Chief justice of Nova Scotia's Supreme Court announces retirement

One of the most colourful people ever to preside in a Nova Scotia courtroom is calling it quits. Chief Justice Joseph Kennedy of the Nova Scotia Supreme Court announced Thursday that he will retire on May 1, 2019.

Joseph Kennedy of the Nova Scotia Supreme Court will step aside in May

The Nova Scotia Supreme Court will have a new chief justice in 2019 with the retirement of Joseph Kennedy. He will leave in May. (CBC)

One of the most colourful people to preside in a Nova Scotia courtroom is calling it quits.

Chief Justice Joseph Kennedy of the Nova Scotia Supreme Court announced Thursday that he will be retiring effective May 1 of next year.

Kennedy, 74, was appointed to the Nova Scotia provincial court in 1978, presiding mostly along the South Shore.

In 1997, he was elevated to the Supreme Court. He became chief justice in 1998.

In an atmosphere where the language is often dry and dense, Kennedy could be counted on to puncture the stuffiness with a few well-chosen words.

Chief Justice Joseph Kennedy brought some personality to his work in the Nova Scotia Supreme Court. (Submitted by the Nova Scotia Judiciary)

"We are a flabby, sad generation," he observed in the spring of 2013. He was attempting to determine why so many people had failed to report for jury duty in a trial where he had presided.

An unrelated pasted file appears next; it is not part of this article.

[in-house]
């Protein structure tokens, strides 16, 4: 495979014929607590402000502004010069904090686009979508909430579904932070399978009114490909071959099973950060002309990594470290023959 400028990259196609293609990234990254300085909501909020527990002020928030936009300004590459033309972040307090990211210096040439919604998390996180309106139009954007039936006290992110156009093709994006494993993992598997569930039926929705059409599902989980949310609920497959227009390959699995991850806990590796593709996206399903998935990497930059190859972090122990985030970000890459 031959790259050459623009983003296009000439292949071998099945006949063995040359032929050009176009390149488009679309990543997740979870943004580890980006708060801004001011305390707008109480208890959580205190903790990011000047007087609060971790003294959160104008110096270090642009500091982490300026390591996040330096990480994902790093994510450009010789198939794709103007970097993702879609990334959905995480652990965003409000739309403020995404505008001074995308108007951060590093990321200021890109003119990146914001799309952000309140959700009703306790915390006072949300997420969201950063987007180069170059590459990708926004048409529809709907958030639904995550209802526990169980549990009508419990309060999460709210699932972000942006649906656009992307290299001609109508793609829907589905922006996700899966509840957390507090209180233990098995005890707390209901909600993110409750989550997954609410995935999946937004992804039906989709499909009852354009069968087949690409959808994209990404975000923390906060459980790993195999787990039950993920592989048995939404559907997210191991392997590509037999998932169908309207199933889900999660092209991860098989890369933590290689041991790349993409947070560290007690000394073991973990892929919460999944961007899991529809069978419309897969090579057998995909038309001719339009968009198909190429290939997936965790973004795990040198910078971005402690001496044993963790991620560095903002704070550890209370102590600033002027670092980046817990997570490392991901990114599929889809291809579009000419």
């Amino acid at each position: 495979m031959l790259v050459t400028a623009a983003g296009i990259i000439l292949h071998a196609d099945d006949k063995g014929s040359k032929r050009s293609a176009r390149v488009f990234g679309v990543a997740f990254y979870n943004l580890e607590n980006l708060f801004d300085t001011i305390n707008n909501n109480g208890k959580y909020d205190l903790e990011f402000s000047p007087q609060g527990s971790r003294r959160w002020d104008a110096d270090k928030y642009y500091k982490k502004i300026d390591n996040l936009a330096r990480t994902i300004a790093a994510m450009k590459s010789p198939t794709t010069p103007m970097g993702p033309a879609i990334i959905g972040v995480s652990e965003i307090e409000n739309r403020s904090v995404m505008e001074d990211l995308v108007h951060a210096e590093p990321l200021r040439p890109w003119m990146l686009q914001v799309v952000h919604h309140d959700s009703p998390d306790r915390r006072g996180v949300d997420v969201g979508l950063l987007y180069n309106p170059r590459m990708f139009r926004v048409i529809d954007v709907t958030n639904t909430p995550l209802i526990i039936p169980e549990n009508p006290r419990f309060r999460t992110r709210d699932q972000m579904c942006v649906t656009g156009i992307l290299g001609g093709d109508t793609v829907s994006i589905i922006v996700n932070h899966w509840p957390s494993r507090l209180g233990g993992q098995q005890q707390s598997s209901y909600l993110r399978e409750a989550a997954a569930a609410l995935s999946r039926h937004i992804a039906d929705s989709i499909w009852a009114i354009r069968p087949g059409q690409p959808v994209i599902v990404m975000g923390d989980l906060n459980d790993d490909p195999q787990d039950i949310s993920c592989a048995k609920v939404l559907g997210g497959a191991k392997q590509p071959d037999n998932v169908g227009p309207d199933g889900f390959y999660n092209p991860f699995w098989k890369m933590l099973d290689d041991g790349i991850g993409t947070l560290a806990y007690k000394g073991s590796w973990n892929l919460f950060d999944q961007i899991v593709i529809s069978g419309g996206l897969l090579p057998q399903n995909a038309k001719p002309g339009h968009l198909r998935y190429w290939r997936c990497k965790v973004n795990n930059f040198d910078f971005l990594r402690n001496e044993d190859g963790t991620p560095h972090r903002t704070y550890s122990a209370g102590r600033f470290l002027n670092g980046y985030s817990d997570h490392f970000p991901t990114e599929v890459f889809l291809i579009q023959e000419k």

"I'm going to get these people off of Facebook and into this courtroom," he said, instructing sheriffs to track down the missing jurors and bring them to court.

"They're going to pull themselves away from Judge Judy's courtroom. They're coming into my courtroom."

One of the last major hearings for Kennedy was the sexual assault trial of Halifax defence lawyer Lyle Howe in May 2014. A jury convicted Howe, but that conviction was overturned on appeal.

Kennedy allowed reporters to use Twitter

At the start of that trial, Kennedy announced that reporters would be allowed to use Twitter to live stream the proceeding. It was a first for a Nova Scotia court and an important test of newly implemented social media policies.

At the end of the trial, Kennedy expressed satisfaction with the experiment.

"I didn't think it was going to be as accurate as it turned out to be," he said at the time. "I have to say that I was very impressed."

Kennedy is a native of Enfield, N.S. He received a law degree from Dalhousie University in 1965.

His announcement triggers a search for a new chief justice, an appointment made by federal cabinet.

About the Author

Blair Rhodes

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Blair Rhodes has been a journalist for more than 35 years, the last 27 with CBC. His primary focus is on stories of crime and public safety. He can be reached at blair.rhodes@cbc.ca